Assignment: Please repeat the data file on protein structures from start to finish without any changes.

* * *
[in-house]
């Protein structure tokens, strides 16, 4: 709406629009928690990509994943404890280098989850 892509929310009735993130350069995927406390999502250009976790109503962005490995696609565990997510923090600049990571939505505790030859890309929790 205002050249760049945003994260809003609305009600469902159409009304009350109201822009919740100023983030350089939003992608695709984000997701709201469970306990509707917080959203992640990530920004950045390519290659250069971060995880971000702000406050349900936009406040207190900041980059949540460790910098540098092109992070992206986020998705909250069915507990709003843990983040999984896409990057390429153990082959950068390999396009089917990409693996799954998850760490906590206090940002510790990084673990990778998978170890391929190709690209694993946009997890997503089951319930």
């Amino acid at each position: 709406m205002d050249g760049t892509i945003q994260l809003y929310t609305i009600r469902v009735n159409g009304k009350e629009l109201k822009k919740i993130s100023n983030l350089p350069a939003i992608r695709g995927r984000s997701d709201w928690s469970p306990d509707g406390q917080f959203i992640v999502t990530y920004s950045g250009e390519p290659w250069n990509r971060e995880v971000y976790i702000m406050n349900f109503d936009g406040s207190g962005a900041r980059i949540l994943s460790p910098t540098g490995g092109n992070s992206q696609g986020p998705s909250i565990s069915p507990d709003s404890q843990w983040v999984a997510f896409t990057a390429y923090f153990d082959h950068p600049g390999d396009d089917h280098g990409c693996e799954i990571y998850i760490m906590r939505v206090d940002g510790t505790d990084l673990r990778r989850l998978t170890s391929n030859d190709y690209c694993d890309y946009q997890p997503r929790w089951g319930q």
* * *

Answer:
[in-house]
């Protein structure tokens, strides 16, 4: 709406629009928690990509994943404890280098989850 892509929310009735993130350069995927406390999502250009976790109503962005490995696609565990997510923090600049990571939505505790030859890309929790 205002050249760049945003994260809003609305009600469902159409009304009350109201822009919740100023983030350089939003992608695709984000997701709201469970306990509707917080959203992640990530920004950045390519290659250069971060995880971000702000406050349900936009406040207190900041980059949540460790910098540098092109992070992206986020998705909250069915507990709003843990983040999984896409990057390429153990082959950068390999396009089917990409693996799954998850760490906590206090940002510790990084673990990778998978170890391929190709690209694993946009997890997503089951319930």
């Amino acid at each position: 709406m205002d050249g760049t892509i945003q994260l809003y929310t609305i009600r469902v009735n159409g009304k009350e629009l109201k822009k919740i993130s100023n983030l350089p350069a939003i992608r695709g995927r984000s997701d709201w928690s469970p306990d509707g406390q917080f959203i992640v999502t990530y920004s950045g250009e390519p290659w250069n990509r971060e995880v971000y976790i702000m406050n349900f109503d936009g406040s207190g962005a900041r980059i949540l994943s460790p910098t540098g490995g092109n992070s992206q696609g986020p998705s909250i565990s069915p507990d709003s404890q843990w983040v999984a997510f896409t990057a390429y923090f153990d082959h950068p600049g390999d396009d089917h280098g990409c693996e799954i990571y998850i760490m906590r939505v206090d940002g510790t505790d990084l673990r990778r989850l998978t170890s391929n030859d190709y690209c694993d890309y946009q997890p997503r929790w089951g319930q």